or be engaged in a trade or business therein.
45. In 26 U.S.C., Section 7701(b)(1)(A) & (B), Congress
defined the statutory difference between "resident alien" and
"nonresident alien" as follows:
(b) Definitions of Resident Alien and Nonresident Alien. --
(1) In general. -- For purposes of this title ...
(A) Resident Alien. -- An alien individual shall be treated
as a resident of the United States with respect to any
calendar year if (and only if) such individual meets
the requirements of clause (i), (ii), or (iii):
(i) Lawfully admitted for permanent residence. -- Such
individual is a lawful permanent resident of the
United States at any time during such calendar
(ii) Substantial presence. -- Such individual meets the
substantial presence test of paragraph (3).
(iii) First year election. -- Such individual makes the
election provided in subparagraph (4).
(B) Nonresident Alien. -- An individual is a nonresident
alien if such individual is neither a citizen of the
United States nor a resident of the United States
(within the meaning of subparagraph (A)).
46. Plaintiffs are not "residents" (as that term is defined
in the above statutes) nor are they citizens of this "United
States". They are nonresident aliens as that term is defined in
subsections (B) and (A)(i), (ii), and (iii), and they have the
same status as the Plaintiff in Brushaber supra.
INDIVIDUALS REQUIRED TO MAKE RETURNS OF INCOME
47. The following individuals are required to make returns
26 C.F.R., Section 1.6012-1. Individuals required to make
returns of income.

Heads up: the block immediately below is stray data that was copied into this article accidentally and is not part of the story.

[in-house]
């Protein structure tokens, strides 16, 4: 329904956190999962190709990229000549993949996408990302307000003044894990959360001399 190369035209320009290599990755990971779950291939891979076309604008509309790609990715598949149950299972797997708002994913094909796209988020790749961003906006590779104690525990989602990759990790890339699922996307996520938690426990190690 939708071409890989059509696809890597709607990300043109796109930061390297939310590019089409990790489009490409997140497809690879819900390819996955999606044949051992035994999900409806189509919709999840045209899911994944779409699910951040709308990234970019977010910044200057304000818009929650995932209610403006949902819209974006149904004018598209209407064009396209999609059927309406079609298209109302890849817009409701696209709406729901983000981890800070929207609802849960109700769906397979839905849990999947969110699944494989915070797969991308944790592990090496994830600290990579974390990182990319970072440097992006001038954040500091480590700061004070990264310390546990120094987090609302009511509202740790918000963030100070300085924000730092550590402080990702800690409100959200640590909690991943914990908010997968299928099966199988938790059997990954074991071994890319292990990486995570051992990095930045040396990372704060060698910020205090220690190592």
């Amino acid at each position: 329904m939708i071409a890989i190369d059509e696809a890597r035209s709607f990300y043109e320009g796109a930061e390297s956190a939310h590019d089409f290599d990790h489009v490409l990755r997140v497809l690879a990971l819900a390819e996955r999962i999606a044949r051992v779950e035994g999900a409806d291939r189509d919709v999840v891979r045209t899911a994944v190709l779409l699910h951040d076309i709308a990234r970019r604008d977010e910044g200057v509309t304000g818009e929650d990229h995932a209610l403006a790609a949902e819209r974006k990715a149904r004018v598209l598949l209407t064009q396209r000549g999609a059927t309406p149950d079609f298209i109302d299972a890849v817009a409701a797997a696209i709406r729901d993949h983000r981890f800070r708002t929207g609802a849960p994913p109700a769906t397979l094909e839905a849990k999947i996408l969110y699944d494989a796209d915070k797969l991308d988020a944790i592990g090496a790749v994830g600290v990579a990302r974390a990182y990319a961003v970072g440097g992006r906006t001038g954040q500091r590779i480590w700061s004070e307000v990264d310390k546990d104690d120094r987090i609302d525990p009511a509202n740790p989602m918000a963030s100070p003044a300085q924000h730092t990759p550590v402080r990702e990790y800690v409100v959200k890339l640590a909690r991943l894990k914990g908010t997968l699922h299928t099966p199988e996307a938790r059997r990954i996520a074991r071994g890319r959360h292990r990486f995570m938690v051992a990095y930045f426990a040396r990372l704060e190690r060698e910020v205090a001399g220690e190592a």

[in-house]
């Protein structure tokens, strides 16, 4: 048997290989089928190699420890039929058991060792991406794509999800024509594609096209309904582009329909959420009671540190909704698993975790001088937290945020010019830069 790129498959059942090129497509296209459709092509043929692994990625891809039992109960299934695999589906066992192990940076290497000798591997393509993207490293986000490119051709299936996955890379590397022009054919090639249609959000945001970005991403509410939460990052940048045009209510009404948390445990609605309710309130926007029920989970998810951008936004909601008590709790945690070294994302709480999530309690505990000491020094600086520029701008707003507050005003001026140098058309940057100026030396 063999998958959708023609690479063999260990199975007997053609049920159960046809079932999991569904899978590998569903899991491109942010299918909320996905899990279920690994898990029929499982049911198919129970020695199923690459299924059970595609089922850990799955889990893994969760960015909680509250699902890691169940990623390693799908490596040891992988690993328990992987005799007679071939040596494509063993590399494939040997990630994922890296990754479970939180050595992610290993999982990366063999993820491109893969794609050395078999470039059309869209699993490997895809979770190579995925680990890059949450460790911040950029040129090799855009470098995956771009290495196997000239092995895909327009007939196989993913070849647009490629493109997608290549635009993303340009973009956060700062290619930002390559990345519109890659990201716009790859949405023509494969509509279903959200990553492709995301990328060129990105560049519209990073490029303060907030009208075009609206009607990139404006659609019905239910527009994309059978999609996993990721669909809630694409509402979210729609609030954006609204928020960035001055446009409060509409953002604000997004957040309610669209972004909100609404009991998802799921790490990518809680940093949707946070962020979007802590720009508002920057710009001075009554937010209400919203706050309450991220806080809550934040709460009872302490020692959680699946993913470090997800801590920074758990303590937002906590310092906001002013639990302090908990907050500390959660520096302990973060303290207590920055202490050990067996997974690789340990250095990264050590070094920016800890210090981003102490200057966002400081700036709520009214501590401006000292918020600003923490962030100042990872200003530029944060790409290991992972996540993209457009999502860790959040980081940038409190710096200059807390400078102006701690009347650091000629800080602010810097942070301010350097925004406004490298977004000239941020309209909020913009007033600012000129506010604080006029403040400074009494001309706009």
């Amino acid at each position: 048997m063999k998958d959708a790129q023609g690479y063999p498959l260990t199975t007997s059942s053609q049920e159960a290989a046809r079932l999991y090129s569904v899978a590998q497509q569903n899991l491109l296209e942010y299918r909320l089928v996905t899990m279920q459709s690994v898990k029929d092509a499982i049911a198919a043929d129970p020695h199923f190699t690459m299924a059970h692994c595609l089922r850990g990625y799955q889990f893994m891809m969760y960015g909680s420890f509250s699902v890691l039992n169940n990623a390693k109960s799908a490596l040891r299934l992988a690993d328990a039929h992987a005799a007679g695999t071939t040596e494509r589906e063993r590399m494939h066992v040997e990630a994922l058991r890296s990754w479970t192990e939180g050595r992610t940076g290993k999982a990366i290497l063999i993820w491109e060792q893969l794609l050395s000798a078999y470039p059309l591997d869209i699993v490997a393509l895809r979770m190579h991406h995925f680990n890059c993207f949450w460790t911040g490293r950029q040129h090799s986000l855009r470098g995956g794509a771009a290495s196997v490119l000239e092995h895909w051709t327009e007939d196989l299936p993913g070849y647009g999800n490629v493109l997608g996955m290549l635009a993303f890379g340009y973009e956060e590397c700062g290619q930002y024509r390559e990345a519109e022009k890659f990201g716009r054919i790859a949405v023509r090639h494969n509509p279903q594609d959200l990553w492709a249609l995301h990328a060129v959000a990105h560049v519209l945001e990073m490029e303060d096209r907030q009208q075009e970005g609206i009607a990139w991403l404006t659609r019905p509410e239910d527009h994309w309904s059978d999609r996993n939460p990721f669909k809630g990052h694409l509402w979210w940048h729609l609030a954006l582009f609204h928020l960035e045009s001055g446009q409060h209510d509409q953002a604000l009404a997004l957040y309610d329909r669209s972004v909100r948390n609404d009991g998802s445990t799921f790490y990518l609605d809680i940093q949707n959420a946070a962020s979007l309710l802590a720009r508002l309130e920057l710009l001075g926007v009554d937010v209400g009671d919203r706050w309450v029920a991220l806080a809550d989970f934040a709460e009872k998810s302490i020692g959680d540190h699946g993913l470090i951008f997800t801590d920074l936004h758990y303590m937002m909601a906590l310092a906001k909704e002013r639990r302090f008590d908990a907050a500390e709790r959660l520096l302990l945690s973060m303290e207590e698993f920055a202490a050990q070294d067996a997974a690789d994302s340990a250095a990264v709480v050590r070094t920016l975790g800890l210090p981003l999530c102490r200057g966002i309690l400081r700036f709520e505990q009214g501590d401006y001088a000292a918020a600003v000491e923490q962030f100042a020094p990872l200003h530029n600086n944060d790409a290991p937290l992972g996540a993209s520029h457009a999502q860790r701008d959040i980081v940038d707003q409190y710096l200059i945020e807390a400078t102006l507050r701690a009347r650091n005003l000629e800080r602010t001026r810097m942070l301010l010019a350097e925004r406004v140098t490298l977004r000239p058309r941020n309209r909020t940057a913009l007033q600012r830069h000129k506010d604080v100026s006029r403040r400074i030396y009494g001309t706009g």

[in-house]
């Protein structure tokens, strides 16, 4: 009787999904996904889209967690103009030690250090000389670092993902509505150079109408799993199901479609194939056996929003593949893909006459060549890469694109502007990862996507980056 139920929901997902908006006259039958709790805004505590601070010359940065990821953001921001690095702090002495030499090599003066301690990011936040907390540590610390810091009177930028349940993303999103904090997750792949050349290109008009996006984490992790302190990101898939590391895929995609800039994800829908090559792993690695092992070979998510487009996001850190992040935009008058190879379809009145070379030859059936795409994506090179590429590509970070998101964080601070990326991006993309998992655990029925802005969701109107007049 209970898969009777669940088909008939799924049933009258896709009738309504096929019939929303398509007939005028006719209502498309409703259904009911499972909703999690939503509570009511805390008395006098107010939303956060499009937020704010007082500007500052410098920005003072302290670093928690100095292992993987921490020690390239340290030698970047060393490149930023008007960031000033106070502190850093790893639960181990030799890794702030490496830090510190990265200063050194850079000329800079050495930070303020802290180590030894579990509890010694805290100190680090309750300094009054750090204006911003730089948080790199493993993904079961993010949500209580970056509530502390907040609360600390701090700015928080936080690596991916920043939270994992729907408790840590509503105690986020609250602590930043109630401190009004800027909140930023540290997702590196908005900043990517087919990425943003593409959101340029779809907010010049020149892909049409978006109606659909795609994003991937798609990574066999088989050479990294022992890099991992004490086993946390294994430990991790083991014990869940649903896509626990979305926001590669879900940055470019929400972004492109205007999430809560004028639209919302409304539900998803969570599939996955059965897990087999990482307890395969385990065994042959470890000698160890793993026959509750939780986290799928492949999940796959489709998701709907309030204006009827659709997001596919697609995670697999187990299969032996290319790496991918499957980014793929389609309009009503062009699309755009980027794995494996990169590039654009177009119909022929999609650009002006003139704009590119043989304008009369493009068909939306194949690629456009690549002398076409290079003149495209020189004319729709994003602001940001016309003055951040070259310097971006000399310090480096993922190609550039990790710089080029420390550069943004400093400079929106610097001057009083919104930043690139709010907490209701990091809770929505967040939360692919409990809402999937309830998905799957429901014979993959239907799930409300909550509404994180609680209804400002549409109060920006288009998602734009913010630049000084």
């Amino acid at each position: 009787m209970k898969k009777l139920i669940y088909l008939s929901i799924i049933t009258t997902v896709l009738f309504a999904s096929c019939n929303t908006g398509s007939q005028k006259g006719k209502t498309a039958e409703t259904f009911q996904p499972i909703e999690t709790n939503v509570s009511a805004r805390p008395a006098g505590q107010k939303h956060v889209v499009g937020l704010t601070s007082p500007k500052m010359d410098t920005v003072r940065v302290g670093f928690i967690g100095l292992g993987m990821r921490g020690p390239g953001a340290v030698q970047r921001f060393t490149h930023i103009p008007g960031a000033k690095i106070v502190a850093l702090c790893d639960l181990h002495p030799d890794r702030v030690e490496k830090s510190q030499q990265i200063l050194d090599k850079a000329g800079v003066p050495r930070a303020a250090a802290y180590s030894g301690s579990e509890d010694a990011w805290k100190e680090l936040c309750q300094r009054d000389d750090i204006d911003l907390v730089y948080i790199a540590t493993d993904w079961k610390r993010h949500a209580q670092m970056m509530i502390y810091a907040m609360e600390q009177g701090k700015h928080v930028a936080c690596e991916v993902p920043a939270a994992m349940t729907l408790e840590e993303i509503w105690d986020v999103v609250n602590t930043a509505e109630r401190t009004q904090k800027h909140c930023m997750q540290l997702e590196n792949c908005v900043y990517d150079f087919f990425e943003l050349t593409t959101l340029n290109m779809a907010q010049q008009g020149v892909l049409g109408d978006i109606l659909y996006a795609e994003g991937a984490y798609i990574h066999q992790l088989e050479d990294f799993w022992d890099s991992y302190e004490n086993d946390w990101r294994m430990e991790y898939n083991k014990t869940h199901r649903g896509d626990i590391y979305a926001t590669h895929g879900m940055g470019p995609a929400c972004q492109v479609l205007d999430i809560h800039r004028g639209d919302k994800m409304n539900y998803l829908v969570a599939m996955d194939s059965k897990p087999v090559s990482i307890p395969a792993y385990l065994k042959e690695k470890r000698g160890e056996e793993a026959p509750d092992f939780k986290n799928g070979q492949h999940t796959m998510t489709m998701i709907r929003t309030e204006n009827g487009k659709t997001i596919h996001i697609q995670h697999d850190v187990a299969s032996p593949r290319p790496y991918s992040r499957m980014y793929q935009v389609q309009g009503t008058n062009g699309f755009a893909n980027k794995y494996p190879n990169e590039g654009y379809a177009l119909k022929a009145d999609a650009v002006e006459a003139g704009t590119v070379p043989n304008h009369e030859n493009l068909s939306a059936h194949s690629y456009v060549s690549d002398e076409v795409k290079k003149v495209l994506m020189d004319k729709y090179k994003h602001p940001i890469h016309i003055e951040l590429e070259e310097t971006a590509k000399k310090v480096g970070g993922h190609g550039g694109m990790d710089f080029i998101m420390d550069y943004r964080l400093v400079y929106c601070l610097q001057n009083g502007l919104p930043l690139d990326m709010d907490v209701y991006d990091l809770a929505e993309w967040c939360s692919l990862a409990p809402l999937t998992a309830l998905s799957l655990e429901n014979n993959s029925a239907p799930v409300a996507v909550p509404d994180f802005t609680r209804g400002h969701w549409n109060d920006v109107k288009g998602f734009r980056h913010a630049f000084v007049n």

(a) Individual citizen or resident. --
(1) In general. ... an income tax return must be filed by
every individual ... if such individual is ...
(i) A citizen of the United States, whether residing
at home or abroad,
(ii) A resident of the United States even though not a
citizen thereof, or
(iii) An alien bona fide resident of Puerto Rico during
the entire taxable year.
48. John and Lois Knox clearly are not defined in the above
statutes, but they are defined in the following statute as ones
who are not required to make a return.
49. 26 C.F.R., Section 1.6013-1 states:
(b) Nonresident Alien. A joint return shall not be made if
either the husband or wife at any time during the taxable
year is a nonresident alien.
Mr. John H. Knox and Mrs. Lois C. Knox are nonresident aliens
with respect to the "United States", with no income derived from
sources within the "United States", except for John's Military
Retirement pay, which is exempt from taxation.
50. 26 C.F.R., Section 871-7 states, in pertinent part, as
Except as otherwise provided in Section 1.871-12, a
nonresident alien individual to whom this section applies is
not subject to the tax imposed by section 1 or section
1201(b)5 but, pursuant to the provision of section 871(a),